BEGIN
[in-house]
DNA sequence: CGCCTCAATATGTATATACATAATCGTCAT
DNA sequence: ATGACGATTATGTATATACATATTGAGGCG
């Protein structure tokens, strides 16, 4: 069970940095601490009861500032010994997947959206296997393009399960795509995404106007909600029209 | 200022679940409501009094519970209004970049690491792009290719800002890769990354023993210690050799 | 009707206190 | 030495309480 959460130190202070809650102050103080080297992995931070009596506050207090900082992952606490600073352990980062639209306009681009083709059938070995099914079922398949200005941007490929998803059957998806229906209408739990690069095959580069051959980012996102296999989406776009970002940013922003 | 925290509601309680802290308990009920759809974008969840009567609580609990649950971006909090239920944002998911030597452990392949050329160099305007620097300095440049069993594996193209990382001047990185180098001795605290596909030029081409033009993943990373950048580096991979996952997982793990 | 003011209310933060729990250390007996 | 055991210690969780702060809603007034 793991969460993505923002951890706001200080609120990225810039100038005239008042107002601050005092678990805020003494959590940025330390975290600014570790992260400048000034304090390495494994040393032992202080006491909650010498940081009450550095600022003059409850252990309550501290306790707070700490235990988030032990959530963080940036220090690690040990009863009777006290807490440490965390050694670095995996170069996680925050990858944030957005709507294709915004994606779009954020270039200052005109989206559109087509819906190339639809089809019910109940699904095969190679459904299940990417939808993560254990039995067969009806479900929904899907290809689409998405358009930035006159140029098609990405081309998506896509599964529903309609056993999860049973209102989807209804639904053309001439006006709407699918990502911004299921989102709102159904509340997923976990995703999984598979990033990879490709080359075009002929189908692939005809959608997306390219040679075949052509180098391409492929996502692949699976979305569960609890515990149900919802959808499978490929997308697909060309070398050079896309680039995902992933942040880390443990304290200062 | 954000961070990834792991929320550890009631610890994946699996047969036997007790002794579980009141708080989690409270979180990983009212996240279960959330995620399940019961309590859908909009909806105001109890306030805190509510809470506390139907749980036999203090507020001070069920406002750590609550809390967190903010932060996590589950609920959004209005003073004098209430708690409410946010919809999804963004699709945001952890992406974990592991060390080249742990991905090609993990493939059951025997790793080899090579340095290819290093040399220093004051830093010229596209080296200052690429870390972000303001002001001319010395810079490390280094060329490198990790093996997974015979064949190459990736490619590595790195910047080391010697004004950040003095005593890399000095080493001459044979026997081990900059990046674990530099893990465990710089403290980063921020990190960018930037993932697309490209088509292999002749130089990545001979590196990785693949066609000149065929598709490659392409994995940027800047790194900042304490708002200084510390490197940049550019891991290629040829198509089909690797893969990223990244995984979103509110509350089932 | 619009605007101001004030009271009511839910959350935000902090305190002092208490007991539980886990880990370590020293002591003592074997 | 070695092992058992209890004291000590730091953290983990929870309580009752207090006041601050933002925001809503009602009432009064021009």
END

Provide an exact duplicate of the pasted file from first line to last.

[in-house]
DNA sequence: CGCCTCAATATGTATATACATAATCGTCAT
DNA sequence: ATGACGATTATGTATATACATATTGAGGCG
């Protein structure tokens, strides 16, 4: 069970940095601490009861500032010994997947959206296997393009399960795509995404106007909600029209 | 200022679940409501009094519970209004970049690491792009290719800002890769990354023993210690050799 | 009707206190 | 030495309480 959460130190202070809650102050103080080297992995931070009596506050207090900082992952606490600073352990980062639209306009681009083709059938070995099914079922398949200005941007490929998803059957998806229906209408739990690069095959580069051959980012996102296999989406776009970002940013922003 | 925290509601309680802290308990009920759809974008969840009567609580609990649950971006909090239920944002998911030597452990392949050329160099305007620097300095440049069993594996193209990382001047990185180098001795605290596909030029081409033009993943990373950048580096991979996952997982793990 | 003011209310933060729990250390007996 | 055991210690969780702060809603007034 793991969460993505923002951890706001200080609120990225810039100038005239008042107002601050005092678990805020003494959590940025330390975290600014570790992260400048000034304090390495494994040393032992202080006491909650010498940081009450550095600022003059409850252990309550501290306790707070700490235990988030032990959530963080940036220090690690040990009863009777006290807490440490965390050694670095995996170069996680925050990858944030957005709507294709915004994606779009954020270039200052005109989206559109087509819906190339639809089809019910109940699904095969190679459904299940990417939808993560254990039995067969009806479900929904899907290809689409998405358009930035006159140029098609990405081309998506896509599964529903309609056993999860049973209102989807209804639904053309001439006006709407699918990502911004299921989102709102159904509340997923976990995703999984598979990033990879490709080359075009002929189908692939005809959608997306390219040679075949052509180098391409492929996502692949699976979305569960609890515990149900919802959808499978490929997308697909060309070398050079896309680039995902992933942040880390443990304290200062 | 954000961070990834792991929320550890009631610890994946699996047969036997007790002794579980009141708080989690409270979180990983009212996240279960959330995620399940019961309590859908909009909806105001109890306030805190509510809470506390139907749980036999203090507020001070069920406002750590609550809390967190903010932060996590589950609920959004209005003073004098209430708690409410946010919809999804963004699709945001952890992406974990592991060390080249742990991905090609993990493939059951025997790793080899090579340095290819290093040399220093004051830093010229596209080296200052690429870390972000303001002001001319010395810079490390280094060329490198990790093996997974015979064949190459990736490619590595790195910047080391010697004004950040003095005593890399000095080493001459044979026997081990900059990046674990530099893990465990710089403290980063921020990190960018930037993932697309490209088509292999002749130089990545001979590196990785693949066609000149065929598709490659392409994995940027800047790194900042304490708002200084510390490197940049550019891991290629040829198509089909690797893969990223990244995984979103509110509350089932 | 619009605007101001004030009271009511839910959350935000902090305190002092208490007991539980886990880990370590020293002591003592074997 | 070695092992058992209890004291000590730091953290983990929870309580009752207090006041601050933002925001809503009602009432009064021009």